Article Text


Parenteral nutrition
PMO-061 An evaluation of the impact of a multidisciplinary nutrition support team on the provision of parenteral nutrition (PN) in an NHS Foundation Trust Hospital
  1. L El-Alem1,
  2. C J May2,
  3. C Ali2,
  4. C Livingstone3,
  5. G J Sadler4
  1. 1Department of Nutrition and Dietetics, Royal Surrey County Hospital, Guildford, UK
  2. 2Department of Pharmacy, Royal Surrey County Hospital, Guildford, UK
  3. 3Department of Clinical Biochemistry, Royal Surrey County Hospital, Guildford, UK
  4. 4Department of Medicine, Royal Surrey County Hospital, Guildford, UK


Introduction In June 2010 NCEPOD released its report: A Mixed Bag.1 This instructed hospitals providing PN to encourage active input from a multidisciplinary NST. The process involved in providing PN to patients involves complex decision-making, and it is life-saving for some. However, when given inappropriately or without careful monitoring, there can be serious metabolic and physiological consequences. This audit examined the impact a NST has on the appropriate prescribing of PN.

Methods The study included patients who received PN at the Royal Surrey County Hospital over the period 1 June 2010 to 1 June 2011. Data were collected in line with the NCEPOD report, including when and by whom PN was started, indication for use and number of days fed.

Results During the study period, 171 patients were referred for PN. In 61% of cases the opinion of the NST was requested prior to the commencement of PN (Group A). In the remaining 39% of cases (Group B), PN was initiated without NST involvement, with the NST review occurring subsequently. On review, the NST considered PN to be an inappropriate means of nutritional support in 25.7% of the patients in Group A, and it was therefore not provided. Of these patients, 81% were successfully established onto either oral or enteral feeding, and a further 8% died shortly after referral. The remaining 11% later received PN due to loss of enteral access or further post-operative complications. There was no survival disadvantage in this group. Of the patients in Group B, 33% were commenced on PN over a weekend. Of these 38% received PN for <5 days and 19% for <3 days. Following assessment, the NST, believed that 14% of the patients in group B were started on PN when an alternative means of providing nutritional support would have been more suitable at the time of initiation.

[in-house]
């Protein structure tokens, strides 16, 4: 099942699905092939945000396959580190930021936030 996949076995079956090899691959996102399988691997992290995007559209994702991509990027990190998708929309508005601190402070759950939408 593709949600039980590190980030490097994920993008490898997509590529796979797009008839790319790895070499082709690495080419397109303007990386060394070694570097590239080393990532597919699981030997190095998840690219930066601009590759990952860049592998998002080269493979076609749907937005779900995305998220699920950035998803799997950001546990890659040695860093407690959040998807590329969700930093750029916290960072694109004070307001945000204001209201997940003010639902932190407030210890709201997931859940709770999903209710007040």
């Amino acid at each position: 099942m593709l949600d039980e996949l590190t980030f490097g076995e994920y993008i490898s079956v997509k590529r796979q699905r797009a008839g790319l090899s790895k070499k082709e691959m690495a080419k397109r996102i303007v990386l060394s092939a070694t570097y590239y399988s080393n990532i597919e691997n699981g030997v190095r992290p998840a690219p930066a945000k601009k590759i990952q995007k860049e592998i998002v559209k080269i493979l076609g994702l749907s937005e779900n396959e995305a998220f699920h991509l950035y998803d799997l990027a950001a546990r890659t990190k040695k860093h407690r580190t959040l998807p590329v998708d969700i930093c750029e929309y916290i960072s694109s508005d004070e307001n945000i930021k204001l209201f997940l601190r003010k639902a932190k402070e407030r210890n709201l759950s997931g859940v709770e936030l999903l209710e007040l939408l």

Conclusion Prescribing of PN continues to occur both out of hours and without consultation with a dedicated NST. Our data demonstrates that timely involvement of the NST in feeding decisions can avert inappropriate initiation of PN in a significant proportion of cases, which has clinical and cost-saving implications. We therefore strongly recommend that clinicians should utilise the expertise of a multidisciplinary NST at the earliest opportunity in complex feeding scenarios.

Competing interests None declared.

Reference 1. NCEPOD. A Mixed Bag: An Enquiry Into The Care Of Hospital Patients Requiring Parenteral Nutrition, 2010.

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